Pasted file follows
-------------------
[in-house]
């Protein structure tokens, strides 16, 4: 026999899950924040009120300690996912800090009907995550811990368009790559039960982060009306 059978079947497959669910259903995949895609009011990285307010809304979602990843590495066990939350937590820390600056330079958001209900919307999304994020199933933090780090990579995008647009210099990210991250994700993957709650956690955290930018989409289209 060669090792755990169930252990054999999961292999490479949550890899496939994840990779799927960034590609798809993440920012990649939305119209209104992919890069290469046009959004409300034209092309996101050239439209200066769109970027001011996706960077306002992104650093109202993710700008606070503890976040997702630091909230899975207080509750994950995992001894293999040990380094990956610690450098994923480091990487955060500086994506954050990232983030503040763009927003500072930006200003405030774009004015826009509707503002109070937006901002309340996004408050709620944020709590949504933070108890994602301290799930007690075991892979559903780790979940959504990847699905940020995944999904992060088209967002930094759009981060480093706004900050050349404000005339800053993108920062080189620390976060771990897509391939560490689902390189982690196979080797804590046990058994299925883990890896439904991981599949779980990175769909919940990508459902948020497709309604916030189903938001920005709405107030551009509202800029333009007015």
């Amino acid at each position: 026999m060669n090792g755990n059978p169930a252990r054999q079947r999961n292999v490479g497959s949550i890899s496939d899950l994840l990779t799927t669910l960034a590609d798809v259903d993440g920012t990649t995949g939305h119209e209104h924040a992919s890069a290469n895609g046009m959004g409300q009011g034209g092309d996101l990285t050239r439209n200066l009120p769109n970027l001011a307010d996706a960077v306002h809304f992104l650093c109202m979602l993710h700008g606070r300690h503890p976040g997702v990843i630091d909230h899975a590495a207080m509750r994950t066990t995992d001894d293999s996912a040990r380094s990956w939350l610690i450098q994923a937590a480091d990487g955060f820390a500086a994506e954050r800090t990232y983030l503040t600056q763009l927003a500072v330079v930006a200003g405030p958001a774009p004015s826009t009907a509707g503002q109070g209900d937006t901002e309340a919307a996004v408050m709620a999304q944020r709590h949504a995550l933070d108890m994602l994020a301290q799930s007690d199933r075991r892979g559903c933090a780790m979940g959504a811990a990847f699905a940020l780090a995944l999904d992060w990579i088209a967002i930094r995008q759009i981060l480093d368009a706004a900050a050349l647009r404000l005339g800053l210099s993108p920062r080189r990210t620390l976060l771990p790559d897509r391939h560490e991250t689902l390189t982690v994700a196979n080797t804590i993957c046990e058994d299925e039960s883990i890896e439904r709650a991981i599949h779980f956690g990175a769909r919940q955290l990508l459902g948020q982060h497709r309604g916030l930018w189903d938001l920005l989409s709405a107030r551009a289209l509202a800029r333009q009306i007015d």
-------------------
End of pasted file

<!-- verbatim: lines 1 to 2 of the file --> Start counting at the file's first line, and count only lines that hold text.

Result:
[in-house]
């Protein structure tokens, strides 16, 4: 026999899950924040009120300690996912800090009907995550811990368009790559039960982060009306 059978079947497959669910259903995949895609009011990285307010809304979602990843590495066990939350937590820390600056330079958001209900919307999304994020199933933090780090990579995008647009210099990210991250994700993957709650956690955290930018989409289209 060669090792755990169930252990054999999961292999490479949550890899496939994840990779799927960034590609798809993440920012990649939305119209209104992919890069290469046009959004409300034209092309996101050239439209200066769109970027001011996706960077306002992104650093109202993710700008606070503890976040997702630091909230899975207080509750994950995992001894293999040990380094990956610690450098994923480091990487955060500086994506954050990232983030503040763009927003500072930006200003405030774009004015826009509707503002109070937006901002309340996004408050709620944020709590949504933070108890994602301290799930007690075991892979559903780790979940959504990847699905940020995944999904992060088209967002930094759009981060480093706004900050050349404000005339800053993108920062080189620390976060771990897509391939560490689902390189982690196979080797804590046990058994299925883990890896439904991981599949779980990175769909919940990508459902948020497709309604916030189903938001920005709405107030551009509202800029333009007015």